How the Umpires Remake the Game

35 Const. Comment. 31

The relationship between the Supreme Court and Congress is both analytically and normatively controversial. To what extent has the Court checked Congress by overturning or modifying legislation through its interpretive practices? Under what circumstances is it likely to do so, and have some courts more aggressively policed their conceptions of constitutional boundaries than others? Does the Court thwart the democratic will of the people when it invalidates or modifies congressional legislation? And if so, under what circumstances is this kind of checking appropriate?

These concerns rest on an examination of constitutional history. A stock narrative presents judicial activism toward Congress as almost non-existent in the Antebellum Era, significant in limiting the scope of Reconstruction, reaching a crescendo prior to 1937 to thwart the early New Deal, and then resurfacing with the Rehnquist Court. In this narrative, as the Court has shifted to a more conservative makeup, it has at times thwarted the democratic will of Congress, but these democratic failures can also be laid at the door of a national legislature that is increasingly dysfunctional and has great difficulty in crafting successful policy interventions to resolve the major problems facing the nation.

Running through this narrative is a normative debate about the proper role of the Court in reviewing congressional legislation. Concerns about the antidemocratic nature of judicial review appear as a constant across history, with any invalidation of an Act of Congress understood as potentially anti-democratic. Dred Scott v. Sandford[1] takes on the cast of an original sin, and scholars writing from different ideological perspectives identify their favorite stalking horses (often Lochner[2] for the right and Roe[3] for the left) as its legitimate progeny. The key debate is over what constitutes illegitimate judicial activism, and which ideological sides of the Court are engaging in judicial activism improperly.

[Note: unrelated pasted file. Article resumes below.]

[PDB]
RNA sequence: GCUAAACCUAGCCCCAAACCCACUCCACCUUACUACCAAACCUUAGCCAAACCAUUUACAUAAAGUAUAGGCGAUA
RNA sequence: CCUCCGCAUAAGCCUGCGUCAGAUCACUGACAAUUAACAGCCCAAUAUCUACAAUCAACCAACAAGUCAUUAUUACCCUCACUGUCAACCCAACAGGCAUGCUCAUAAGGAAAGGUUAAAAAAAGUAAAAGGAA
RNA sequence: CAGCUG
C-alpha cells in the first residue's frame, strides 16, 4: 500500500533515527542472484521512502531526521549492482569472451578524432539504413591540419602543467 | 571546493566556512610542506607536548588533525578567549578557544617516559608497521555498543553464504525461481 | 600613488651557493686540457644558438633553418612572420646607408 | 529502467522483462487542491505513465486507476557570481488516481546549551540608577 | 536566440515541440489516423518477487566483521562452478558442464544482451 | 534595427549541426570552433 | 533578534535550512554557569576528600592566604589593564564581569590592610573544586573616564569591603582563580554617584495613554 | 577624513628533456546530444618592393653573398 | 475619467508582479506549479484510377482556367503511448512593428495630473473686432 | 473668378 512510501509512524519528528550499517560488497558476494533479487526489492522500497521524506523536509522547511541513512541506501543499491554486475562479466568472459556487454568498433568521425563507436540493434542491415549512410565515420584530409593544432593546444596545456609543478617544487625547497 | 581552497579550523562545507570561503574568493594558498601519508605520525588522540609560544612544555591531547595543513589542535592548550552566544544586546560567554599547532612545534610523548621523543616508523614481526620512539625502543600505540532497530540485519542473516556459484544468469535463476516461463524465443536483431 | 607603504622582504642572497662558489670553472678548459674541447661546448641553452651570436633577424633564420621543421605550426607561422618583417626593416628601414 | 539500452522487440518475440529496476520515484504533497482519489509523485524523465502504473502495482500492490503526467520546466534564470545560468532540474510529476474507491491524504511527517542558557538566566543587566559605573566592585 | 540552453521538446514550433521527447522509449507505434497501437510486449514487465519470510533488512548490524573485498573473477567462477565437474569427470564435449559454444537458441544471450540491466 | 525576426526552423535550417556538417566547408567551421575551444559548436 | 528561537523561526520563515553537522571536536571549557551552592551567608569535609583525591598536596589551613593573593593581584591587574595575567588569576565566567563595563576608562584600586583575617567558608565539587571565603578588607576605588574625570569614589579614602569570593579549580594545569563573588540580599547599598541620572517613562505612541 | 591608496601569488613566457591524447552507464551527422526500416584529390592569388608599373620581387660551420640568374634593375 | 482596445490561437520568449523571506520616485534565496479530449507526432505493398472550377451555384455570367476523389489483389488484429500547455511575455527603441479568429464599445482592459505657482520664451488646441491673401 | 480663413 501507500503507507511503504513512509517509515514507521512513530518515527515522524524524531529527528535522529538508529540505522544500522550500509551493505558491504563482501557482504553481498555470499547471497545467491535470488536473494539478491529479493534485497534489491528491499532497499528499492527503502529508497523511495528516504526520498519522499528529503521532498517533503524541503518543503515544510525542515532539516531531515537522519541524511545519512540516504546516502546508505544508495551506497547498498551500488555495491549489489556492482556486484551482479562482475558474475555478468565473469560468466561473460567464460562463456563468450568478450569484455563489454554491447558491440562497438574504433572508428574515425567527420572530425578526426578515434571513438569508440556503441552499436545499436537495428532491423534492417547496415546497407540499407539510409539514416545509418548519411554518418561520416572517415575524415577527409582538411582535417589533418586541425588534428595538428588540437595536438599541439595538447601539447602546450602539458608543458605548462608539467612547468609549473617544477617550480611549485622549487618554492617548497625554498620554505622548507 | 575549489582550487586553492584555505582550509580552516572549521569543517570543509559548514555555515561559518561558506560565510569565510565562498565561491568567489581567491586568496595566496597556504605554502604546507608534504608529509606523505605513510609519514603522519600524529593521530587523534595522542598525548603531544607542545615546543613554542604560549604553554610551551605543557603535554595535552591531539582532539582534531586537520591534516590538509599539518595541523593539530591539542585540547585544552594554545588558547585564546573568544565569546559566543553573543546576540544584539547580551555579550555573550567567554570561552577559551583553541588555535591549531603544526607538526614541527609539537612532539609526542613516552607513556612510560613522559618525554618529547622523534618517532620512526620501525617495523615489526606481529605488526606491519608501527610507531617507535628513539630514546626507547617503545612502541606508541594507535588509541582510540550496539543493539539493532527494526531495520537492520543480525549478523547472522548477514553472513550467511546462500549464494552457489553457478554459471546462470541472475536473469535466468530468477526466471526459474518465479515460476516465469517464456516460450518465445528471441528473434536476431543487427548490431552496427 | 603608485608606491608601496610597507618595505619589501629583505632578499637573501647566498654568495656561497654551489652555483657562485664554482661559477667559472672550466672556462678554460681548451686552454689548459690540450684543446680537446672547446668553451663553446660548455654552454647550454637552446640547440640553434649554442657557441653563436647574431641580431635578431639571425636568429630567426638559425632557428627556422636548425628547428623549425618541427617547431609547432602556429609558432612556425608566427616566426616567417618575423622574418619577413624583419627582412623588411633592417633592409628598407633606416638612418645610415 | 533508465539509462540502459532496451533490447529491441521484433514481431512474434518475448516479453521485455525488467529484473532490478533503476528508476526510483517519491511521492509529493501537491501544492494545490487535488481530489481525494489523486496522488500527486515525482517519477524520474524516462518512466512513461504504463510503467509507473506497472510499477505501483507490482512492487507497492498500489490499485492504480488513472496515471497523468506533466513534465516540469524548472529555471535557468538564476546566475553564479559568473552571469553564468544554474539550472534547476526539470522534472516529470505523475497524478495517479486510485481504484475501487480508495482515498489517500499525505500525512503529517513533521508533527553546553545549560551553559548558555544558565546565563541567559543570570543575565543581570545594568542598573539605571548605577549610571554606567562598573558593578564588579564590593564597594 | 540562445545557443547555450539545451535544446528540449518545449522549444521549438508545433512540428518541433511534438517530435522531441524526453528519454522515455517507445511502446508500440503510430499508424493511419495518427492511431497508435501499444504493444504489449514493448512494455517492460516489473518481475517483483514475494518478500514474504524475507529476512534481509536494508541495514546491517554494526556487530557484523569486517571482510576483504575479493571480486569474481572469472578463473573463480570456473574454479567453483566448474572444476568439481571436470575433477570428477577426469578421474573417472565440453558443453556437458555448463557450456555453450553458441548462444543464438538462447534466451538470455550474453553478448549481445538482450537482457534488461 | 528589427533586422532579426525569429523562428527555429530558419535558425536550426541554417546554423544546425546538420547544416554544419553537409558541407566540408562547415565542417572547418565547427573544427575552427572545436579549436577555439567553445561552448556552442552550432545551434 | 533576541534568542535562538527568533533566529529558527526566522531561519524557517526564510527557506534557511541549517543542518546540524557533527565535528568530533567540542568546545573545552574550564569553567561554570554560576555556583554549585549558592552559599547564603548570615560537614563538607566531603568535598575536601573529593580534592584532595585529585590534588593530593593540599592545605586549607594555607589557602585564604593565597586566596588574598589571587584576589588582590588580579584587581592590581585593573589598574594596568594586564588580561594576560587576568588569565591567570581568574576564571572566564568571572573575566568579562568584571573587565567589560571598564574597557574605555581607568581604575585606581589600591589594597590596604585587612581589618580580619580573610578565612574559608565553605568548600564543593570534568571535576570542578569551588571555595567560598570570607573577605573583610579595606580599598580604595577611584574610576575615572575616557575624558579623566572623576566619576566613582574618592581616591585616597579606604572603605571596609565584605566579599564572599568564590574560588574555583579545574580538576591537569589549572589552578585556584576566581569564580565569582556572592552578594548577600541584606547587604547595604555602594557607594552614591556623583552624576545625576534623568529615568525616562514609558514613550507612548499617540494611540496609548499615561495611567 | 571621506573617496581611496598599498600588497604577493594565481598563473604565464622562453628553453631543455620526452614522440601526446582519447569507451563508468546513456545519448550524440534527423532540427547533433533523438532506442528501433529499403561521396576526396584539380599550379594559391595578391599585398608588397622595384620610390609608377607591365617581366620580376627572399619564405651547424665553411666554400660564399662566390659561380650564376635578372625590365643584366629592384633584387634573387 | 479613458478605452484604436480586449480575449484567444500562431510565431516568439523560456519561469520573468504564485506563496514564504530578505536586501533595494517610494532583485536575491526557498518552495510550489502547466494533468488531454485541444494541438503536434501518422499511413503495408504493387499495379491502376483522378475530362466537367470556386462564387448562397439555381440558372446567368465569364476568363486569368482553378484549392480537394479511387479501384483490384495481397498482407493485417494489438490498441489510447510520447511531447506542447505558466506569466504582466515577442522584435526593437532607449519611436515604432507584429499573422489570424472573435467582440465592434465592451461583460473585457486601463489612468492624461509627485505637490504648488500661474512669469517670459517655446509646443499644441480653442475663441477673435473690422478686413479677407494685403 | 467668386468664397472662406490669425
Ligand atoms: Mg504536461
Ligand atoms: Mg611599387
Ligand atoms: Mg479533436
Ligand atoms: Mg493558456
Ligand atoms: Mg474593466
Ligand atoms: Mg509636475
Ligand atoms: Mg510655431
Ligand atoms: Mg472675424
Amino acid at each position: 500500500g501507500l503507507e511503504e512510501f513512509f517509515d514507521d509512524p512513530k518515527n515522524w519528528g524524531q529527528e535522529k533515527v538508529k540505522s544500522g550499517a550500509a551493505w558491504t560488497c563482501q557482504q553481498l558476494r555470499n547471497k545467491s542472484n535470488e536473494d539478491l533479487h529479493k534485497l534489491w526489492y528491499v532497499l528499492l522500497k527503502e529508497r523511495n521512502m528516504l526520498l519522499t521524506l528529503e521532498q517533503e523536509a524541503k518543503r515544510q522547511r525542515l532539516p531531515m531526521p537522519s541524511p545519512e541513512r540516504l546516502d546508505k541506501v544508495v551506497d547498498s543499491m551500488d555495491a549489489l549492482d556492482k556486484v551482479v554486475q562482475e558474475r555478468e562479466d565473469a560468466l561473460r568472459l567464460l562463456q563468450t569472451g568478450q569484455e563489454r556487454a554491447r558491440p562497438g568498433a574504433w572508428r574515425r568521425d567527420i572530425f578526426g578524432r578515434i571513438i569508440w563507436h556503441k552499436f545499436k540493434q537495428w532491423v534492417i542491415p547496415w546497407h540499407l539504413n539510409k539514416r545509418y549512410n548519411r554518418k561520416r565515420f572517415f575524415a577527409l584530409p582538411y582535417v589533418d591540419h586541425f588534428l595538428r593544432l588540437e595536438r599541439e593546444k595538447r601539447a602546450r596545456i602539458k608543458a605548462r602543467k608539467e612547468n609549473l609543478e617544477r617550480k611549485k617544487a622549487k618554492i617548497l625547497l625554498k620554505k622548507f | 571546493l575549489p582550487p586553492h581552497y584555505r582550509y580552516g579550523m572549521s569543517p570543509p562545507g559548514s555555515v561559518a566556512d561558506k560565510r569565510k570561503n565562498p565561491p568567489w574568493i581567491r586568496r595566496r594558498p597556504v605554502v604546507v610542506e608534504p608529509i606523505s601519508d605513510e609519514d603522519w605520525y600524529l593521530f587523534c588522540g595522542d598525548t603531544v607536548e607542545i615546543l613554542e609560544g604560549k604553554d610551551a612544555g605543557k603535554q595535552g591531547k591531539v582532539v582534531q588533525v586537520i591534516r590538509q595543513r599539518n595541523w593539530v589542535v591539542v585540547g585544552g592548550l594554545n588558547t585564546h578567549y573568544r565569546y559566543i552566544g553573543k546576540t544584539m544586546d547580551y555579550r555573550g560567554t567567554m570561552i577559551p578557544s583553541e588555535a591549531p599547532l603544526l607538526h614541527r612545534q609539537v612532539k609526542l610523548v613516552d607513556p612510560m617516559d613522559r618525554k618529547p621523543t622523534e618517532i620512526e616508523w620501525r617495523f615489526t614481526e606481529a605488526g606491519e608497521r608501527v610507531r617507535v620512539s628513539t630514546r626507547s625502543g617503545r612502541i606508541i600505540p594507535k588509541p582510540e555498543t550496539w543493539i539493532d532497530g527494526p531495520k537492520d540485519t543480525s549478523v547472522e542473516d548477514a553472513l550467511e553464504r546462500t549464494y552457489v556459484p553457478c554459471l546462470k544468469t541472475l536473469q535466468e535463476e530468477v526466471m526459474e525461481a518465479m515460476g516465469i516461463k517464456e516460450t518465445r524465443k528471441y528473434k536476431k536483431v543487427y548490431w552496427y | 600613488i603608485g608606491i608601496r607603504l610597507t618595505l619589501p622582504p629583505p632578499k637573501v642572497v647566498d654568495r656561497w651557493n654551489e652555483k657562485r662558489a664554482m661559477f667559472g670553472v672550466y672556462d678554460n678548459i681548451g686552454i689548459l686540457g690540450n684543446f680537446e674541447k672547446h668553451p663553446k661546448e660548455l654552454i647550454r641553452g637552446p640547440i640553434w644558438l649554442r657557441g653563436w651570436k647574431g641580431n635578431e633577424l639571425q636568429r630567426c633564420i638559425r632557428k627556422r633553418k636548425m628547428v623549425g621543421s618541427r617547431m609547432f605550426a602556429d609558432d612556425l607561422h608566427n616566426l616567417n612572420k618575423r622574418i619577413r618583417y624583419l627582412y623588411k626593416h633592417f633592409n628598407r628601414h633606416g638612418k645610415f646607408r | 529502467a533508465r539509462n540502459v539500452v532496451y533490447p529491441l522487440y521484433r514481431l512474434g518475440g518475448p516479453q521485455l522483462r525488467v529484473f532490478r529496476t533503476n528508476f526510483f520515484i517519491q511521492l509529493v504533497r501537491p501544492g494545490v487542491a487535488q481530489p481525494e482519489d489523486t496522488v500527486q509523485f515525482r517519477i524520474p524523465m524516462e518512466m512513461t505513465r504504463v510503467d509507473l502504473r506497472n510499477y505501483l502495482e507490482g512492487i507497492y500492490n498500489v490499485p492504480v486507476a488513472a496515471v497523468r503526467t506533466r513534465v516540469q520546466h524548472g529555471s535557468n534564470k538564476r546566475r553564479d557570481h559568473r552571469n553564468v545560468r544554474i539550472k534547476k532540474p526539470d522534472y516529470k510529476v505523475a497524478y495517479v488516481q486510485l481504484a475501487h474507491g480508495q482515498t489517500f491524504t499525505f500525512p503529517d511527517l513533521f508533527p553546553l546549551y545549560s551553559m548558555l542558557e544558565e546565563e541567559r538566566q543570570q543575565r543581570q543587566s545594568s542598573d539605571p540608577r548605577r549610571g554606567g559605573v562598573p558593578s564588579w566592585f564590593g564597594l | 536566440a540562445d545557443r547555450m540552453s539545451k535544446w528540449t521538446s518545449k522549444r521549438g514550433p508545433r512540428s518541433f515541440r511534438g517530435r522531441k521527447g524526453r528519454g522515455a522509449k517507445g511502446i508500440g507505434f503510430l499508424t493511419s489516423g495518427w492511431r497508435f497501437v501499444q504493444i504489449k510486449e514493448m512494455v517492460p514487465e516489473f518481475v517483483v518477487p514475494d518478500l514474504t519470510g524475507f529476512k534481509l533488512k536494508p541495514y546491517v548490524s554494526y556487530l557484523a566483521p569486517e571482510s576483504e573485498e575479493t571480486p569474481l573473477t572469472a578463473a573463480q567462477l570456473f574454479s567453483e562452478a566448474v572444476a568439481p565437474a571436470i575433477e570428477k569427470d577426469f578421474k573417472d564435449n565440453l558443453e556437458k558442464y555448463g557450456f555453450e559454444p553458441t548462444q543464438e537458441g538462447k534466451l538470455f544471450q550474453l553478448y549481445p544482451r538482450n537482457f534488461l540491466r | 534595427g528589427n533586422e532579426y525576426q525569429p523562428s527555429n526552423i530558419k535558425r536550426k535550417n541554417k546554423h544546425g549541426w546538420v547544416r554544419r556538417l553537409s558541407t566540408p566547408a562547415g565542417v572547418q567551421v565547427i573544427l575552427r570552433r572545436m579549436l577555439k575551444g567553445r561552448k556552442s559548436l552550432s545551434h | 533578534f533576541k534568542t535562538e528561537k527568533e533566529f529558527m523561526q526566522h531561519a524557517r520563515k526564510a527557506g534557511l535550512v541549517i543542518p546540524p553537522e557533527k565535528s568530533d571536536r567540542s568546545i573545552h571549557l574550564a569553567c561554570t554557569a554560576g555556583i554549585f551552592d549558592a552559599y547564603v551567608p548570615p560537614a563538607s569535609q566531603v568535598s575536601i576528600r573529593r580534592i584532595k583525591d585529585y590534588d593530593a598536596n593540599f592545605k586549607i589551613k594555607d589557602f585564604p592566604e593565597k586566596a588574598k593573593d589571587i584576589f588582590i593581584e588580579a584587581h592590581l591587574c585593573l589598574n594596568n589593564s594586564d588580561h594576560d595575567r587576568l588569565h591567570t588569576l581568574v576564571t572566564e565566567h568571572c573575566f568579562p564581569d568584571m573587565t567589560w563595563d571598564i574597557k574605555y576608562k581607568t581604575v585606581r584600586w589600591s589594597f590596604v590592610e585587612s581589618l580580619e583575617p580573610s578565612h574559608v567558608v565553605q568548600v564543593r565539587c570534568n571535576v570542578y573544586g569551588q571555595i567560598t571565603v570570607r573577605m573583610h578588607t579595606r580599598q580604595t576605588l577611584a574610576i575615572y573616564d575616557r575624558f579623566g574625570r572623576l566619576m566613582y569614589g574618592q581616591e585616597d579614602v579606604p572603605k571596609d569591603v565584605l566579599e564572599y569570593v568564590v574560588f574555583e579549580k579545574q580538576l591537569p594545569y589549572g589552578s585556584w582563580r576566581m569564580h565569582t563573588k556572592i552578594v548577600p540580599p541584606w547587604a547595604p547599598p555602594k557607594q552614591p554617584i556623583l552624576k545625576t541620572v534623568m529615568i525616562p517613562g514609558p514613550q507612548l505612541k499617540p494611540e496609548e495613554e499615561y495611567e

A second narrative within political science identifies Justices as political and strategic actors whose aim is to achieve their policy preferences. The theory that “judges decide cases in light of their sincere ideological values juxtaposed against the factual stimuli presented by the case” seems to hold best for Supreme Court Justices, who do not face as many potential checks on their behavior as do lower federal court judges.[4] The strategic approach imagines judges, including Justices, as driven by their rational preferences, but inclined to pursue those preferences through a conscious recognition of competing interests and boundaries.[5]

Scholars of American constitutional development have encouraged a more nuanced discussion of this relationship. Mark Graber’s germinal article in 1993 challenged the narrative concerning countermajoritarianism, asking instead whether legislatures might at times write statutes that invite judicial interpretation to solve the legislatures’ political problems.[6] Barry Friedman develops a historicized account of the variety of ways in which the Court and Congress have both engaged in contestation and collaboration over the years; he shows that the countermajoritarian difficulty itself is a historically contingent construction.[7] George Lovell’s work shows that late nineteenth- and early twentieth-century legislators did indeed “deliberately create . . . conditions that empowered judges to make important substantive decisions on labor policy.”[8]

This literature has also interrogated how political regimes line up with judicial time. Judges and Justices with life tenure may be out of alignment with the current dominant elected coalition in national politics. This has sometimes caused friction, but often when the Court acts against legislation, it does so to restrict the bargains made by previous governing coalitions, aligning policy more directly to current legislative and public preferences.[9] Congress has also strengthened or added capacity to the court system, conscious of the federal courts’ capacity to collaborate with extant regimes and protect their policy innovations.[10]